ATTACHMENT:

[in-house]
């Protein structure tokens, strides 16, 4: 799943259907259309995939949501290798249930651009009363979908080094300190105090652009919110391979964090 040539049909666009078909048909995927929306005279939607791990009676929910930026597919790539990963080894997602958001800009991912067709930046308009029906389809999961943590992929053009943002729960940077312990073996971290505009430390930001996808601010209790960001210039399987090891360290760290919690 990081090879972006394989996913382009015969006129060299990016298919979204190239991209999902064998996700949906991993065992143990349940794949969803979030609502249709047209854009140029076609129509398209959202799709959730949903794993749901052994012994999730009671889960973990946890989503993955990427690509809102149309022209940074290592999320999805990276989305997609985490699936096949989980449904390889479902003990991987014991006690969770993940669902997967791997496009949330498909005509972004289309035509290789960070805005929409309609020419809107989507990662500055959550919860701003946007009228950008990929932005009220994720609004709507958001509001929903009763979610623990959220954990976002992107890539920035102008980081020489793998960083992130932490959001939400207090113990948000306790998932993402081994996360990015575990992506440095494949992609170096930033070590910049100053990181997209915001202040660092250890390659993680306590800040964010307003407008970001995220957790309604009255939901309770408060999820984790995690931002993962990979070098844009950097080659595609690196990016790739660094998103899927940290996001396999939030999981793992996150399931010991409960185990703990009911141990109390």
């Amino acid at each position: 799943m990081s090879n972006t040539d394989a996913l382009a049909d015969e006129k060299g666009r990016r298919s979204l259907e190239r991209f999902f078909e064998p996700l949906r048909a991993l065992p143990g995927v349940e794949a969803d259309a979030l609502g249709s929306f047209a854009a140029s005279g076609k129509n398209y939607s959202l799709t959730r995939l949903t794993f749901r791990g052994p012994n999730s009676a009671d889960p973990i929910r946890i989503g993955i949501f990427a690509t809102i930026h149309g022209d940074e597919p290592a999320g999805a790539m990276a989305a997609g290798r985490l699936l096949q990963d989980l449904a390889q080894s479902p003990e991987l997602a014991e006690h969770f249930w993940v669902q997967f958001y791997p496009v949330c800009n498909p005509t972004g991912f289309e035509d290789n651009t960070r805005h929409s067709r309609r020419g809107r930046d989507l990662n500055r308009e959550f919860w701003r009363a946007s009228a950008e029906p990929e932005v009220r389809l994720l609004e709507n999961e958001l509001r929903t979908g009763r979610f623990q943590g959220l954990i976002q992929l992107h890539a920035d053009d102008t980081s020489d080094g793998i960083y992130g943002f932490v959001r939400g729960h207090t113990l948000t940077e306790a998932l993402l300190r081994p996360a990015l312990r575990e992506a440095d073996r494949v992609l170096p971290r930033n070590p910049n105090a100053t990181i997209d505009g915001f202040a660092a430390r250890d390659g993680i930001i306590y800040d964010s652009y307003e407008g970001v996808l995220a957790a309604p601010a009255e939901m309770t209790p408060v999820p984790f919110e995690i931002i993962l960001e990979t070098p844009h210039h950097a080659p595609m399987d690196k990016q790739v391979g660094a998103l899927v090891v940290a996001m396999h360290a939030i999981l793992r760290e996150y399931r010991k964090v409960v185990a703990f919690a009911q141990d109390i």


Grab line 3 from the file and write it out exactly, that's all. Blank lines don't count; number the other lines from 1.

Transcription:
């Amino acid at each position: 799943m990081s090879n972006t040539d394989a996913l382009a049909d015969e006129k060299g666009r990016r298919s979204l259907e190239r991209f999902f078909e064998p996700l949906r048909a991993l065992p143990g995927v349940e794949a969803d259309a979030l609502g249709s929306f047209a854009a140029s005279g076609k129509n398209y939607s959202l799709t959730r995939l949903t794993f749901r791990g052994p012994n999730s009676a009671d889960p973990i929910r946890i989503g993955i949501f990427a690509t809102i930026h149309g022209d940074e597919p290592a999320g999805a790539m990276a989305a997609g290798r985490l699936l096949q990963d989980l449904a390889q080894s479902p003990e991987l997602a014991e006690h969770f249930w993940v669902q997967f958001y791997p496009v949330c800009n498909p005509t972004g991912f289309e035509d290789n651009t960070r805005h929409s067709r309609r020419g809107r930046d989507l990662n500055r308009e959550f919860w701003r009363a946007s009228a950008e029906p990929e932005v009220r389809l994720l609004e709507n999961e958001l509001r929903t979908g009763r979610f623990q943590g959220l954990i976002q992929l992107h890539a920035d053009d102008t980081s020489d080094g793998i960083y992130g943002f932490v959001r939400g729960h207090t113990l948000t940077e306790a998932l993402l300190r081994p996360a990015l312990r575990e992506a440095d073996r494949v992609l170096p971290r930033n070590p910049n105090a100053t990181i997209d505009g915001f202040a660092a430390r250890d390659g993680i930001i306590y800040d964010s652009y307003e407008g970001v996808l995220a957790a309604p601010a009255e939901m309770t209790p408060v999820p984790f919110e995690i931002i993962l960001e990979t070098p844009h210039h950097a080659p595609m399987d690196k990016q790739v391979g660094a998103l899927v090891v940290a996001m396999h360290a939030i999981l793992r760290e996150y399931r010991k964090v409960v185990a703990f919690a009911q141990d109390i």